In William Esplen, Son & Swainston, Ltd, v. Commissioners of Inland Revenue, (1919) 2 K. b. 731, the same learned Judge again said :
'it is of the essence of a profession that the profits should be dependent mainly upon the personal qualifications of the person by whom it is carried on .........'
Scrutton L. J. in The Commissioner of Inland Revenue v. Maxse, (l92l) 21 Tax Cas. 41 attempted, though with considerable diffidence, to define what is a ' profession ' and said :
'I am very reluctant finally to propound a comprehensive definition. A set of facts not present to the mind of the judicial propounder, and not raised in the case before him, may immediately arise to confound his proposition. But it seems to me, as at present advised, that a 'profession' in the present use of language involves the idea of an occupation requiring either purely intellectual skill, or if any manual skill, as in painting and sculpture, or surgery, skill controlled by the intellectual skill of the operator, as distinguished from on occupation which is substantially the production, or sale, or arrangements for the production or sale of commodities. The line of demarcation may vary from time to time. The word 'profession' used to be confined to the three learned professions --the Church, Medicine and Law. It has now, I think, a wider meaning ......'
7. In Currie v. Commissioners of Inland Revenue, (1921) 2 K. B. 332, Lord Sterndale, M. R. pointed out that
'whether it man was carrying on a 'profession' or a 'business' depended upon the circumstances of the case and there might be circumstances in which nobody could arrive at any other conclusion than that what the marl was doing was carrying on a profession; and, therefore, looking at the matter from the point of view of a Judge directing a jury, the Judge would be bound to direct them that on the facts they could only find that he was carrying on a profession. That reduces it to a question of law. On the other hand, there might be facts on which the direction would have to be given the other way. But between those two extremes there was a very large tract of country in which the matter became a question of degree ; and where that was the case the question was undoubtedly, in his opinion, one of fact; and if the Commissioners came to a conclusion of fact without having applied any wrong principle, then their decision was final upon the matter.'
8. That view was followed by the Court of Appeal in Carr v. Inland Revenue Commissioners, (1944) 2 K. B. 163.
9. From an examination of these decisions it follows that a certain amount of skill and know-ledge is required in every business; in a profession it is required in a larger degree, though that may, not be the sole criterion for judging whether a particular business is a profession or not.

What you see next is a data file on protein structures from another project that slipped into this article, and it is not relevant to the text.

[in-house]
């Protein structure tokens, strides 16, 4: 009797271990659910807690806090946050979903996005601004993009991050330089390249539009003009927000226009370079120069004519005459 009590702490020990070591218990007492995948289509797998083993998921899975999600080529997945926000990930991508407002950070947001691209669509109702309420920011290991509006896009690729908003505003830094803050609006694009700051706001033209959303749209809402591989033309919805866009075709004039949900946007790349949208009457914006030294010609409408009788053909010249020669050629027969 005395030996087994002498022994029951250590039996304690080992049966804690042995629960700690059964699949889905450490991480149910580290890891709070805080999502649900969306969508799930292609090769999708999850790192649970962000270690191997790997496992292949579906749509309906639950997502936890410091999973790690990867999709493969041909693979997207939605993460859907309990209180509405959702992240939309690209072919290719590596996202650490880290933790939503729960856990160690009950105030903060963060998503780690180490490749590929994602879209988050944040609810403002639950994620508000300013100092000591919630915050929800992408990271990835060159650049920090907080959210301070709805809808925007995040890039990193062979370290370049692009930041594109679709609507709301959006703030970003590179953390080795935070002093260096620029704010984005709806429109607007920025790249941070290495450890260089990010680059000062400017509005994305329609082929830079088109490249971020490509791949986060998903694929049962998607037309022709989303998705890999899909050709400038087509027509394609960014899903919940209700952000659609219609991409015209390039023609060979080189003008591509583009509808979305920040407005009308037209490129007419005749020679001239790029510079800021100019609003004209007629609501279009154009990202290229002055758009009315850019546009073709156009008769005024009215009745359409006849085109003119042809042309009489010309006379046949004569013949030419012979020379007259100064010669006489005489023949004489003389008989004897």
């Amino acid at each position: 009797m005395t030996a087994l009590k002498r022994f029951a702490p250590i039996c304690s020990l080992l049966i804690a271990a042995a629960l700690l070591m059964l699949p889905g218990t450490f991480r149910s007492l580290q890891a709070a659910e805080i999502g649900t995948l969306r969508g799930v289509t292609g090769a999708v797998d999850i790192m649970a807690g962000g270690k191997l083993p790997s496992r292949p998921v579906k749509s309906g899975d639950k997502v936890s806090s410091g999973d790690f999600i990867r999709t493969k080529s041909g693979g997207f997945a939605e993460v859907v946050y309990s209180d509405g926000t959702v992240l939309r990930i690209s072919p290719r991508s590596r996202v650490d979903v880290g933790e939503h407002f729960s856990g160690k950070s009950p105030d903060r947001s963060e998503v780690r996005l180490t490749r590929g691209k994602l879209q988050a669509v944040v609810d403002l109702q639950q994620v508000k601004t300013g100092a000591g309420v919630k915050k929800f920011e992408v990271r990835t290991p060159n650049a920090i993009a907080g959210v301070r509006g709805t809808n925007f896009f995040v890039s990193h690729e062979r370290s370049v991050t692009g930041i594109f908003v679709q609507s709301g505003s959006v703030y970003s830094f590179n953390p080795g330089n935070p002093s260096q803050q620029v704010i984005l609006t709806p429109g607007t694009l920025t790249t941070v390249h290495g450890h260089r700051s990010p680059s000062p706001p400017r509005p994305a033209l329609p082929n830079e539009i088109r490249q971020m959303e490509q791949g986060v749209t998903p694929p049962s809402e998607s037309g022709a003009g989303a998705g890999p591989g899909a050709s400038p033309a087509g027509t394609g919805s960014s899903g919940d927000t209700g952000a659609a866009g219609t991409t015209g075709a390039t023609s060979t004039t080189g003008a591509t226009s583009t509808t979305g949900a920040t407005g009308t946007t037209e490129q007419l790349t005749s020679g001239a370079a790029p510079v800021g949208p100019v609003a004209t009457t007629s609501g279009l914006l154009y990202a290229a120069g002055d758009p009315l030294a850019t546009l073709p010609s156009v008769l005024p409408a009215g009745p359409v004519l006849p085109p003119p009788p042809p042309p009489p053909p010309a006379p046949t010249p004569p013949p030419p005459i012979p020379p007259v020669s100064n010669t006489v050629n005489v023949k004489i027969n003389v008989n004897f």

10. It is urged that an auctioneer's business requires special skill and the personal factor goes a long way to make it a success and reliance is placed on Halsbury's Laws of England, 2nd Edn,, vol. I, p. 695 where it is said :
'The licence is of a personal character, and every member of a firm of auctioneers who exercises or carries on the trade or business of an auctioneer or acts as such mast take out a separate and distinct licence . . .'
And again at page 697 where it is said that 'The agency of the auctioneer is personal and cannot be delegated.' At page 705 of the same book it is pointed out that an auctioneer is held liable for negligence and at page 711 the passage is as follows :
'An auctioneer, being a person who professes to carry on a business requiring skill and knowledge, must display such skill and knowledge in acting for his vendor as is reasonably to be expected from competent auctioneers and must follow the course of business ordinarily recognised by custom or prescribed by statute . . .'
11. There can, therefore, be no doubt that an auctioneer's business is recognised in England as a business requiring personal skill to be carried on by the person who has been engaged for the purpose by his customer and a personal licence has to be taken out by every member of the firm of auctioneers before they can work as such. The Tribunal has relied on the fact that in India no licence is needed for the work of an auctioneer. It is urged in reply that to practise any of the indigenous systems of medicine or even homoeopathy it is not necessary to be a registered practitioner in India and yet it cannot be urged that the work of a Kaviraj or Hakim or that of a doctor practising homoeopathy is not a profession. Learned counsel has, therefore, pointed out that the mere fact that there is no statutory provision yet setting out the requirements for carrying onthe business of an auctioneer does not make it any the less a business requiring skill and knowledge.